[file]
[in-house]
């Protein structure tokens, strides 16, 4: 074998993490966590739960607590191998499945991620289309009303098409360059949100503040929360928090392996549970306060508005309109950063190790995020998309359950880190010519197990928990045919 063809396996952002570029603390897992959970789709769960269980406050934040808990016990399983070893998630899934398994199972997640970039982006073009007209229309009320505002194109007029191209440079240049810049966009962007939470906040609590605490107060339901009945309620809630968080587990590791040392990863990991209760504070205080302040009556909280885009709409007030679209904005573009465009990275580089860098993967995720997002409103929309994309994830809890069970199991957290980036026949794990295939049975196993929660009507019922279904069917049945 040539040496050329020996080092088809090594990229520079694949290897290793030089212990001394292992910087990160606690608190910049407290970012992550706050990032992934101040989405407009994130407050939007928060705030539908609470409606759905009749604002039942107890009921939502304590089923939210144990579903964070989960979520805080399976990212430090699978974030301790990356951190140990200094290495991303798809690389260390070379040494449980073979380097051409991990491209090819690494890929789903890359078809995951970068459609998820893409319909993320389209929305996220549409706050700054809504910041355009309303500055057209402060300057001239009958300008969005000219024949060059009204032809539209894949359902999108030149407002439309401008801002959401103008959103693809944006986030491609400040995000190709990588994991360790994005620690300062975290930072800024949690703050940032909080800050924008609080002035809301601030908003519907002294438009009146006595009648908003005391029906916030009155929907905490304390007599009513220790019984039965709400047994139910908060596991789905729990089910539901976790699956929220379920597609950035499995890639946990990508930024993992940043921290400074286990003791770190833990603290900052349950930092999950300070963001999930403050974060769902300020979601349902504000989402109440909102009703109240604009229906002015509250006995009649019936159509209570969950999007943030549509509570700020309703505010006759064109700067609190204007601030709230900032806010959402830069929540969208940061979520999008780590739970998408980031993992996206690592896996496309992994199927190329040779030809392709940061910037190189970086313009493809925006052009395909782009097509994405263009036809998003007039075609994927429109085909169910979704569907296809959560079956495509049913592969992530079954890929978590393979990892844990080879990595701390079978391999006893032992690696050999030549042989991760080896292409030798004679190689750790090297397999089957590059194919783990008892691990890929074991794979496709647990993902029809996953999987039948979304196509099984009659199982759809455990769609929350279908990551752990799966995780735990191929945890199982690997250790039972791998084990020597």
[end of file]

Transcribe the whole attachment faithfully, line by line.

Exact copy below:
[in-house]
């Protein structure tokens, strides 16, 4: 074998993490966590739960607590191998499945991620289309009303098409360059949100503040929360928090392996549970306060508005309109950063190790995020998309359950880190010519197990928990045919 063809396996952002570029603390897992959970789709769960269980406050934040808990016990399983070893998630899934398994199972997640970039982006073009007209229309009320505002194109007029191209440079240049810049966009962007939470906040609590605490107060339901009945309620809630968080587990590791040392990863990991209760504070205080302040009556909280885009709409007030679209904005573009465009990275580089860098993967995720997002409103929309994309994830809890069970199991957290980036026949794990295939049975196993929660009507019922279904069917049945 040539040496050329020996080092088809090594990229520079694949290897290793030089212990001394292992910087990160606690608190910049407290970012992550706050990032992934101040989405407009994130407050939007928060705030539908609470409606759905009749604002039942107890009921939502304590089923939210144990579903964070989960979520805080399976990212430090699978974030301790990356951190140990200094290495991303798809690389260390070379040494449980073979380097051409991990491209090819690494890929789903890359078809995951970068459609998820893409319909993320389209929305996220549409706050700054809504910041355009309303500055057209402060300057001239009958300008969005000219024949060059009204032809539209894949359902999108030149407002439309401008801002959401103008959103693809944006986030491609400040995000190709990588994991360790994005620690300062975290930072800024949690703050940032909080800050924008609080002035809301601030908003519907002294438009009146006595009648908003005391029906916030009155929907905490304390007599009513220790019984039965709400047994139910908060596991789905729990089910539901976790699956929220379920597609950035499995890639946990990508930024993992940043921290400074286990003791770190833990603290900052349950930092999950300070963001999930403050974060769902300020979601349902504000989402109440909102009703109240604009229906002015509250006995009649019936159509209570969950999007943030549509509570700020309703505010006759064109700067609190204007601030709230900032806010959402830069929540969208940061979520999008780590739970998408980031993992996206690592896996496309992994199927190329040779030809392709940061910037190189970086313009493809925006052009395909782009097509994405263009036809998003007039075609994927429109085909169910979704569907296809959560079956495509049913592969992530079954890929978590393979990892844990080879990595701390079978391999006893032992690696050999030549042989991760080896292409030798004679190689750790090297397999089957590059194919783990008892691990890929074991794979496709647990993902029809996953999987039948979304196509099984009659199982759809455990769609929350279908990551752990799966995780735990191929945890199982690997250790039972791998084990020597």